News

U.S.

Suspect in Shooting of Two Louisville Police Officers Identified

Louisville Police secure the area after 2 police officers were shot during a protest in Louisville, Kentucky, September 23, 2020. (Lawrence Bryant/Reuters)

The suspect accused of shooting two Louisville, Ky. police officers during protests Wednesday night has been identified by the Louisville Metro Police Department.

Larynzo Johnson, 26, was arrested Wednesday and has been charged with assault of a police officer and wanton endangerment. He will be arraigned on Friday.

Johnson “intentionally used a handgun to fire multiple bullets at officers” who were at the scene of protests downtown that erupted in response to the state attorney general’s decision to charge only one of the police officers who fatally shot Breonna Taylor. Police said witnesses observed Johnson firing at officers before fleeing the scene, and video of the incident obtained by law enforcement showed him shooting a handgun in the direction of police. Johnson was also in possession of a handgun when he was arrested, the complaint filed in Jefferson County said.

Two Louisville police officers were shot and sustained serious injuries. One of the officers was in surgery Wednesday night.

Earlier on Wednesday, Kentucky Attorney General Daniel Cameron’s office announced first-degree wanton endangerment charges against one of the officers who shot into the house where Taylor, a black 26-year-old emergency medical worker, was killed on March 13. The officer was not charged with murder, and the other two officers involved in the fatal shooting were not charged.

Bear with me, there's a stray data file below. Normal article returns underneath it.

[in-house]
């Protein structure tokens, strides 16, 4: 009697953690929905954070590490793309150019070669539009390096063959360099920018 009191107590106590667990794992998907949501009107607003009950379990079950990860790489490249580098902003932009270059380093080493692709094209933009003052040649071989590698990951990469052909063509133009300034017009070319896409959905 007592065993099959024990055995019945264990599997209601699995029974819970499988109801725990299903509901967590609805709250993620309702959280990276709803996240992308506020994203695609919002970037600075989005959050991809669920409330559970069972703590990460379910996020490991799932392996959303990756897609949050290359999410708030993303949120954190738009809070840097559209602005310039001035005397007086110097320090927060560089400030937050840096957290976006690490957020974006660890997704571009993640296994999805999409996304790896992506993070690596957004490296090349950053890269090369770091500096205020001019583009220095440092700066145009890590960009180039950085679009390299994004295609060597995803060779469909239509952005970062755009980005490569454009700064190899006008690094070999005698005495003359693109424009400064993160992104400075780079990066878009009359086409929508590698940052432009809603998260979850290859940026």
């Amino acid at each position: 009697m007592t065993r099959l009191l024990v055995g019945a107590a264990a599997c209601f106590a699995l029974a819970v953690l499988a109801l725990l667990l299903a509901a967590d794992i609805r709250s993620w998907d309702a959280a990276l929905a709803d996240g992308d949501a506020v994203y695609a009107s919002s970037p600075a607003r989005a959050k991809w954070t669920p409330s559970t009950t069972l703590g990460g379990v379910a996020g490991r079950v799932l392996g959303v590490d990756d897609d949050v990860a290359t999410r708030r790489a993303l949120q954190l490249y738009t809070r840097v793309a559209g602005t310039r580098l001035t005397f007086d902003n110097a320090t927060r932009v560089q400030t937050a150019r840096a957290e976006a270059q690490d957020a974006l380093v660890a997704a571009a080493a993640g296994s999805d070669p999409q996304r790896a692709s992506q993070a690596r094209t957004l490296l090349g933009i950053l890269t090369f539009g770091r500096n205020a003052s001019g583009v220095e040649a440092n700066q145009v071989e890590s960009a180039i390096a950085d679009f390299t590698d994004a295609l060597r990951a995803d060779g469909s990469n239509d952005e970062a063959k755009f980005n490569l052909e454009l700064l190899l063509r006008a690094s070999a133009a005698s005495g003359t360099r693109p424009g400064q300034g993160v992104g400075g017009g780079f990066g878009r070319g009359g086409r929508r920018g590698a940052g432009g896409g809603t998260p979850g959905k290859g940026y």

Taylor was shot eight times in her apartment as Louisville police officers executed a search warrant for two men who were known to reside there. The officers who shot her were not charged. The warrant was issued because police suspected that a man connected to a drug ring was receiving packages containing drugs at Taylor’s apartment, but no drugs were found in the raid.

Protesters “set fires, caused property damage and failed to disperse after being warned,” according to the complaint. Demonstrators also looted several businesses and climbed on top of city vehicles, police said. Nearly 100 protesters were arrested during the protests.

Louisville Mayor Greg Fischer declared a state of emergency on Tuesday “due to the potential for civil unrest” as the city braced for the grand jury decision on charges against the officers. The mayor also implemented a three-day countywide 9p.m. curfew.

Protests also broke out Wednesday night in Atlanta, New York, Philadelphia, and Washington, D.C.

Send a tip to the news team at NR.

Most Popular

Elections

How Trump Should Approach the Final Debate

The so-called mainstream polls of the swing states show the race narrowing. If the trend continues at the current rate, President Trump could poll even in two weeks—in addition to the “other” polls that show him near there already. So Trump’s mission at the final debate on Thursday is to continue to ... Read More
Elections

How Trump Should Approach the Final Debate